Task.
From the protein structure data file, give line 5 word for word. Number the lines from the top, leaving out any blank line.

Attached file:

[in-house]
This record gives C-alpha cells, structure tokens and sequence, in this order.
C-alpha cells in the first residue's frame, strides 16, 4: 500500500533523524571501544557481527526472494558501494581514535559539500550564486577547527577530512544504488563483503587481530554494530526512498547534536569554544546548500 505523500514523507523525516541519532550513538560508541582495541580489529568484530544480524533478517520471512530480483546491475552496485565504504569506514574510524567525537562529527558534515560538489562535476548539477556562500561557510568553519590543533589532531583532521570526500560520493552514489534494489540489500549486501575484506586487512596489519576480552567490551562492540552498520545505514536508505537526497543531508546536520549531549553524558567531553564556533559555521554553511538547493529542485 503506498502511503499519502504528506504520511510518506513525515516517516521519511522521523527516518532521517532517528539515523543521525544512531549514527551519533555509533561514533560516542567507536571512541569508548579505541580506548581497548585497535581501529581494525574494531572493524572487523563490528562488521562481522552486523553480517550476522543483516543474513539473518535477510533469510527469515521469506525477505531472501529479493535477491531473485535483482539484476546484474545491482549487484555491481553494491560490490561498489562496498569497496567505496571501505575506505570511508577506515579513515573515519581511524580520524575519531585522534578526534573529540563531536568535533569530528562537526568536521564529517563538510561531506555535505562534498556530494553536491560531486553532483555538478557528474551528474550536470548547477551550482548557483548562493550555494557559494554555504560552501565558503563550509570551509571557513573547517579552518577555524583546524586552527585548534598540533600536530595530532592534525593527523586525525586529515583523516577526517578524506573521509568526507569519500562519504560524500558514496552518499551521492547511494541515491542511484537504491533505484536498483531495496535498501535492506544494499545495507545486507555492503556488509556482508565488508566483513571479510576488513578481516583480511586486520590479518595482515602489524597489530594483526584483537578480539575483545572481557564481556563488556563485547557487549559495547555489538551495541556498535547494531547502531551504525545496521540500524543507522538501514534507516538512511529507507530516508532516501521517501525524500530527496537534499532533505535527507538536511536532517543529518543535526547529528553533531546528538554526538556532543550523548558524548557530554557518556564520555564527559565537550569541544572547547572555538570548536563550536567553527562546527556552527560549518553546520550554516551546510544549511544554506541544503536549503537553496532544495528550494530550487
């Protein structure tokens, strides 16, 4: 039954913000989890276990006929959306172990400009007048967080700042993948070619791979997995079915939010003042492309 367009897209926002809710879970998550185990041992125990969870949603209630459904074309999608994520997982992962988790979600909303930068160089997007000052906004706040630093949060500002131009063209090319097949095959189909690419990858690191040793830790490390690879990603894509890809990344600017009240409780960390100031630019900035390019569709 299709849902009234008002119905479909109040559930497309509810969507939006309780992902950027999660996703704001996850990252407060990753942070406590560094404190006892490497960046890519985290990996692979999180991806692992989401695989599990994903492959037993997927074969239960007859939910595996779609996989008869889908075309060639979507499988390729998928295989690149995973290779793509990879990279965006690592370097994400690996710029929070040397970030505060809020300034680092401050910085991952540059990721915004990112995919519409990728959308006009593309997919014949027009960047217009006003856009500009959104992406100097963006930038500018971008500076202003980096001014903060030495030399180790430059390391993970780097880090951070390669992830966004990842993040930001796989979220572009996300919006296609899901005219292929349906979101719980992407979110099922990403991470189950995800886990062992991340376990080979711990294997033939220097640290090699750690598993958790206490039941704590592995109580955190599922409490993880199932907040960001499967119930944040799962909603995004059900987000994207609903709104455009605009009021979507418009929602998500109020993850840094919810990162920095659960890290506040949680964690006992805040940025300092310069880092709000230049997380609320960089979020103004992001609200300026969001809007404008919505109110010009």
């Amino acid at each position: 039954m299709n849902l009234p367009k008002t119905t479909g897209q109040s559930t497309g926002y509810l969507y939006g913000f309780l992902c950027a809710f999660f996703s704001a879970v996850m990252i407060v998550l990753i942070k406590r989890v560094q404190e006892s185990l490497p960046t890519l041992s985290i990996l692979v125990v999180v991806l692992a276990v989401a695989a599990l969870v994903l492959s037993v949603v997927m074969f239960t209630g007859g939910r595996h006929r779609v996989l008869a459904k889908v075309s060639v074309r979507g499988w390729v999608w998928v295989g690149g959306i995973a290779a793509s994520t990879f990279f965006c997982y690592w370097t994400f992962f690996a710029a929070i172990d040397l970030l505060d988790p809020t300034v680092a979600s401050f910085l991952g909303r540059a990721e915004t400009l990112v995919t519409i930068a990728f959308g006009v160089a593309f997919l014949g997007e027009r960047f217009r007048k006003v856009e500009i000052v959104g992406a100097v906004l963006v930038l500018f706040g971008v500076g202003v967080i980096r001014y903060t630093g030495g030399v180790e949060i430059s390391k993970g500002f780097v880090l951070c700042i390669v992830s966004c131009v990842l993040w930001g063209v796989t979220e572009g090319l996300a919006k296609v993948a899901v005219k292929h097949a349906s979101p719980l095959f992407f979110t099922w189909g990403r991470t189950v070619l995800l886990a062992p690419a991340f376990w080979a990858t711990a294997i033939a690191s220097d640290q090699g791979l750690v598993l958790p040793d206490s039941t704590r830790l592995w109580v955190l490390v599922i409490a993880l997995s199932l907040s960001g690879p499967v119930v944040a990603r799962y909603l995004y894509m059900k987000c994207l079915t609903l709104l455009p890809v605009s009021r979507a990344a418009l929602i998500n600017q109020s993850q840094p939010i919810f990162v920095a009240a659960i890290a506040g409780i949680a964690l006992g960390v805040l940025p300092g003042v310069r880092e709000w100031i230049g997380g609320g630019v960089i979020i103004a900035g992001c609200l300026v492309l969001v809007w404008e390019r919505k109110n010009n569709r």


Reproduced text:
């Amino acid at each position: 039954m299709n849902l009234p367009k008002t119905t479909g897209q109040s559930t497309g926002y509810l969507y939006g913000f309780l992902c950027a809710f999660f996703s704001a879970v996850m990252i407060v998550l990753i942070k406590r989890v560094q404190e006892s185990l490497p960046t890519l041992s985290i990996l692979v125990v999180v991806l692992a276990v989401a695989a599990l969870v994903l492959s037993v949603v997927m074969f239960t209630g007859g939910r595996h006929r779609v996989l008869a459904k889908v075309s060639v074309r979507g499988w390729v999608w998928v295989g690149g959306i995973a290779a793509s994520t990879f990279f965006c997982y690592w370097t994400f992962f690996a710029a929070i172990d040397l970030l505060d988790p809020t300034v680092a979600s401050f910085l991952g909303r540059a990721e915004t400009l990112v995919t519409i930068a990728f959308g006009v160089a593309f997919l014949g997007e027009r960047f217009r007048k006003v856009e500009i000052v959104g992406a100097v906004l963006v930038l500018f706040g971008v500076g202003v967080i980096r001014y903060t630093g030495g030399v180790e949060i430059s390391k993970g500002f780097v880090l951070c700042i390669v992830s966004c131009v990842l993040w930001g063209v796989t979220e572009g090319l996300a919006k296609v993948a899901v005219k292929h097949a349906s979101p719980l095959f992407f979110t099922w189909g990403r991470t189950v070619l995800l886990a062992p690419a991340f376990w080979a990858t711990a294997i033939a690191s220097d640290q090699g791979l750690v598993l958790p040793d206490s039941t704590r830790l592995w109580v955190l490390v599922i409490a993880l997995s199932l907040s960001g690879p499967v119930v944040a990603r799962y909603l995004y894509m059900k987000c994207l079915t609903l709104l455009p890809v605009s009021r979507a990344a418009l929602i998500n600017q109020s993850q840094p939010i919810f990162v920095a009240a659960i890290a506040g409780i949680a964690l006992g960390v805040l940025p300092g003042v310069r880092e709000w100031i230049g997380g609320g630019v960089i979020i103004a900035g992001c609200l300026v492309l969001v809007w404008e390019r919505k109110n010009n569709r």